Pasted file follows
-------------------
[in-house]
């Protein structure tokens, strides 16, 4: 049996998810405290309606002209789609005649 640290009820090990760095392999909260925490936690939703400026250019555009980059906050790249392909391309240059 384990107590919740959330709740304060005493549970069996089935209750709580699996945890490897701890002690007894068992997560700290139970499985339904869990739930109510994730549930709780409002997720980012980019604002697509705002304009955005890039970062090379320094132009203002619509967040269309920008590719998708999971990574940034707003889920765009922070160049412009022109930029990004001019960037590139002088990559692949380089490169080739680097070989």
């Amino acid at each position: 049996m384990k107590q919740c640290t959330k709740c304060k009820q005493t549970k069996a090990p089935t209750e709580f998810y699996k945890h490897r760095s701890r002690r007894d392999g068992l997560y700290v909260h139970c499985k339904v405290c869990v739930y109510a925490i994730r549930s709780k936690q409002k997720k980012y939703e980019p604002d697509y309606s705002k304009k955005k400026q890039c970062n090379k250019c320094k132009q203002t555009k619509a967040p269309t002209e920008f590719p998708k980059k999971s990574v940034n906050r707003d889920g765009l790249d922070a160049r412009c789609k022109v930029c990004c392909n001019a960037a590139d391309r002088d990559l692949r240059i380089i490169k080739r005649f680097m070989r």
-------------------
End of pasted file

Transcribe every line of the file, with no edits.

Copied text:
[in-house]
């Protein structure tokens, strides 16, 4: 049996998810405290309606002209789609005649 640290009820090990760095392999909260925490936690939703400026250019555009980059906050790249392909391309240059 384990107590919740959330709740304060005493549970069996089935209750709580699996945890490897701890002690007894068992997560700290139970499985339904869990739930109510994730549930709780409002997720980012980019604002697509705002304009955005890039970062090379320094132009203002619509967040269309920008590719998708999971990574940034707003889920765009922070160049412009022109930029990004001019960037590139002088990559692949380089490169080739680097070989």
């Amino acid at each position: 049996m384990k107590q919740c640290t959330k709740c304060k009820q005493t549970k069996a090990p089935t209750e709580f998810y699996k945890h490897r760095s701890r002690r007894d392999g068992l997560y700290v909260h139970c499985k339904v405290c869990v739930y109510a925490i994730r549930s709780k936690q409002k997720k980012y939703e980019p604002d697509y309606s705002k304009k955005k400026q890039c970062n090379k250019c320094k132009q203002t555009k619509a967040p269309t002209e920008f590719p998708k980059k999971s990574v940034n906050r707003d889920g765009l790249d922070a160049r412009c789609k022109v930029c990004c392909n001019a960037a590139d391309r002088d990559l692949r240059i380089i490169k080739r005649f680097m070989r």